The MWCO-based HCP characterization technique consists of the following steps: first, the sample is treated with surfactant to release the interaction between the target protein and the HCP, and then most of the target protein is removed by molecular weight cut-off (MWCO) ultrafiltration, while the HCP in the sample is enriched to reduce the concentration difference between the HCP and the target protein. This strategy can remove most of the target proteins, significantly narrow the dynamic concentration range between HCP and target proteins, and effectively improve the sensitivity of detection of low abundance HCP.

Sample preparation and protein digestion

The samples were treated with MWCO by drying the target protein samples containing HCP and dissolving them in Tris HCl dissociation buffer at pH 8.0 containing sodium deoxycholate (SDC) and sodium lauryl sarcosinate (SLS). The samples were then flushed by ultrafiltration to remove the target protein, followed by reduction and alkylation with tris(2-carboxyethyl)phosphine hydrochloride (TCEP) and chloroacetamide (CAA). The alkylated protein samples were diluted with Tris HCl at pH 8.0 and digested with trypsin. The digested peptides were acidified with trifluoroacetic acid (TFA), and ethyl acetate was added to the digestion solution, mixed and shaken to separate the phases to form a biphasic system: the aqueous phase containing the peptides and the organic phase containing SDC and SLS. The aqueous phase was collected and dried, and the dried polypeptide mixture was resuspended and desalted in TFA solution. Finally, LC-MS/MS analysis and parallel reaction monitoring (PRM) proteomic analysis were performed on the desalted samples.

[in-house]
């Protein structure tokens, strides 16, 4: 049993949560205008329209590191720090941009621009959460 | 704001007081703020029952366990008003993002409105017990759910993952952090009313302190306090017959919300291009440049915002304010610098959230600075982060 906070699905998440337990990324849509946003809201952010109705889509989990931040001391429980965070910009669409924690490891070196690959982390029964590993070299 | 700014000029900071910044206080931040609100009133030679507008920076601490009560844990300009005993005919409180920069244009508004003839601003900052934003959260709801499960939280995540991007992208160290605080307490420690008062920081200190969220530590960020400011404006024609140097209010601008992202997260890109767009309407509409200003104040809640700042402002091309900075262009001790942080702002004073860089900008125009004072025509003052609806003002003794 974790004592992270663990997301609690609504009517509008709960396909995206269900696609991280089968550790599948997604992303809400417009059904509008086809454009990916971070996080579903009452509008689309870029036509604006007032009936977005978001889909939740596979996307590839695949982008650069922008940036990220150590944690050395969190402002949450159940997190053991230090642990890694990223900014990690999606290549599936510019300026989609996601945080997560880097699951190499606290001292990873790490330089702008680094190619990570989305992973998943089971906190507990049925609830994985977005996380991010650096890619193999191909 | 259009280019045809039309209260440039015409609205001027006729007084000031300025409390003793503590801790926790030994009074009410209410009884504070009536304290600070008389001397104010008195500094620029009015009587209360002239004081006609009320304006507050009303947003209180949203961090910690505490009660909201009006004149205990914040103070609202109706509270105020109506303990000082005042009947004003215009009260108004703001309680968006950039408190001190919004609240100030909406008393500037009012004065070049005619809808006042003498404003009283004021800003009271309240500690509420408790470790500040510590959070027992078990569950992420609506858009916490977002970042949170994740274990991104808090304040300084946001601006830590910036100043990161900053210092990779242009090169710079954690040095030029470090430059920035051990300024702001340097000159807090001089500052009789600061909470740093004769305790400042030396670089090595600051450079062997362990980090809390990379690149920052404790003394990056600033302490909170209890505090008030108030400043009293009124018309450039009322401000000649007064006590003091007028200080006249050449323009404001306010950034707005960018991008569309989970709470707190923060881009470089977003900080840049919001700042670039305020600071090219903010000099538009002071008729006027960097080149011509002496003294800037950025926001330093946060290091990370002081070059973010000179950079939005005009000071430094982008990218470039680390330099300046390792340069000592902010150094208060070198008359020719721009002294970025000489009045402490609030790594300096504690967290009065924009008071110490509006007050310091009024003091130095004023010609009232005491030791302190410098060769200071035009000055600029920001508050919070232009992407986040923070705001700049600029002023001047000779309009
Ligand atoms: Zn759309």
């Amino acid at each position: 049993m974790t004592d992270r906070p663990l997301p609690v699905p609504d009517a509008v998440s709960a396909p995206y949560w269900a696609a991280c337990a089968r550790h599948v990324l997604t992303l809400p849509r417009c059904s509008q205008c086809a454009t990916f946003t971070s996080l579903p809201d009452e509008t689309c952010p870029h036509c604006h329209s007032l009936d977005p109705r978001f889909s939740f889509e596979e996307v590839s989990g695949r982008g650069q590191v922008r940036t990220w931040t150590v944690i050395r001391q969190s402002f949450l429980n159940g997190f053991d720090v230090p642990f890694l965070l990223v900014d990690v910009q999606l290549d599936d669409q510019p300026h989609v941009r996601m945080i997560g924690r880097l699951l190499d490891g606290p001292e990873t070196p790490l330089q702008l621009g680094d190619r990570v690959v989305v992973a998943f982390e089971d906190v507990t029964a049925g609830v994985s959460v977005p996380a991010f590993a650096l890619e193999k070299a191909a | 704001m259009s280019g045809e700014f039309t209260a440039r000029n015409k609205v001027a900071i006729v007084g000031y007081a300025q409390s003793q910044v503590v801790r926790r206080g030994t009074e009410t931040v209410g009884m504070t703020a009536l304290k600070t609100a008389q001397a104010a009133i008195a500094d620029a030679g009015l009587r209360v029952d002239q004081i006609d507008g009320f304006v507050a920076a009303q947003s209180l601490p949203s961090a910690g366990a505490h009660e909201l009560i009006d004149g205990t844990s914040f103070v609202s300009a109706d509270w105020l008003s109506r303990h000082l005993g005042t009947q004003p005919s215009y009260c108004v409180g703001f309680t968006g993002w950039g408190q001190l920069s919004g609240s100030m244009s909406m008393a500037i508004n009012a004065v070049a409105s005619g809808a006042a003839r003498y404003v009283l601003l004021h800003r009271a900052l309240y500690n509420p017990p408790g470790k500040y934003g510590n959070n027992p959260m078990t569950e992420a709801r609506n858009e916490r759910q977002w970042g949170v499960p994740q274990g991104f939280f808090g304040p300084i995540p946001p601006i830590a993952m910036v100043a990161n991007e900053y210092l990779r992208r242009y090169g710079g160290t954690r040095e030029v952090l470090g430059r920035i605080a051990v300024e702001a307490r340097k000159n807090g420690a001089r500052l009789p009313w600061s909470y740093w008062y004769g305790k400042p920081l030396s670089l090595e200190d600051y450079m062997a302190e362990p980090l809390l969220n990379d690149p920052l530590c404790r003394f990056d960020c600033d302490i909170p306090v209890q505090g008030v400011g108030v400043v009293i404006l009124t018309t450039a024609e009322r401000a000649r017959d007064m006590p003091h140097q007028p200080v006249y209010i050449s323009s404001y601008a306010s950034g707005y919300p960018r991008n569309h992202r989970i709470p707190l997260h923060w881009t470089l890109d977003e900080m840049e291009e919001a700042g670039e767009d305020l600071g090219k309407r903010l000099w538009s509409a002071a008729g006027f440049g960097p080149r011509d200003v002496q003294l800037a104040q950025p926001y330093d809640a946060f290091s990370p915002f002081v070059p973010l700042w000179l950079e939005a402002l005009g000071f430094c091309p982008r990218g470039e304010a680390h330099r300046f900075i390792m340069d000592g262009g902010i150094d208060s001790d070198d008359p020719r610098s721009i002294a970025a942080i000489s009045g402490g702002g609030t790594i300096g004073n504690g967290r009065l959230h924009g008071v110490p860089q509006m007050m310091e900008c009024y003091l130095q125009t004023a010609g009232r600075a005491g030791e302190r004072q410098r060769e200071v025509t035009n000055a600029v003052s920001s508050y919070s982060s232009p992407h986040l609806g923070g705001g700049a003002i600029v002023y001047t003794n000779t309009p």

For control samples containing only the protein of interest, proceed directly to protein digestion. Samples were dried, resuspended and reduced in denaturing/reducing buffer containing urea and dithiothreitol (DTT), alkylated with iodoacetamide, and digested with trypsin. The resulting peptide mixture was acidified and diluted with TFA. Finally, LC-MS/MS and PRM analysis were performed directly.

LC-MS/MS analysis

The MWCO desalted peptide mixture was dried, resuspended in formic acid (FA) solution, and injected into an HPLC system coupled to a mass spectrometer. Peptides were separated on a C18 column, and the mobile phase buffer was aqueous FA (buffer A). The elution buffer was FA acetonitrile (ACN) solution (buffer B), and the peptide was eluted with a linear gradient in buffer B. The mass spectrometer was run in a data-dependent acquisition mode, followed by proteomic analysis of the resulting MS data.

PRM proteomic analysis

PRM is a targeted proteomics technology based on high-resolution, high-precision mass spectrometry, which can selectively detect target proteins and target peptides, so as to achieve absolute quantification of target proteins/peptides.

Data analysis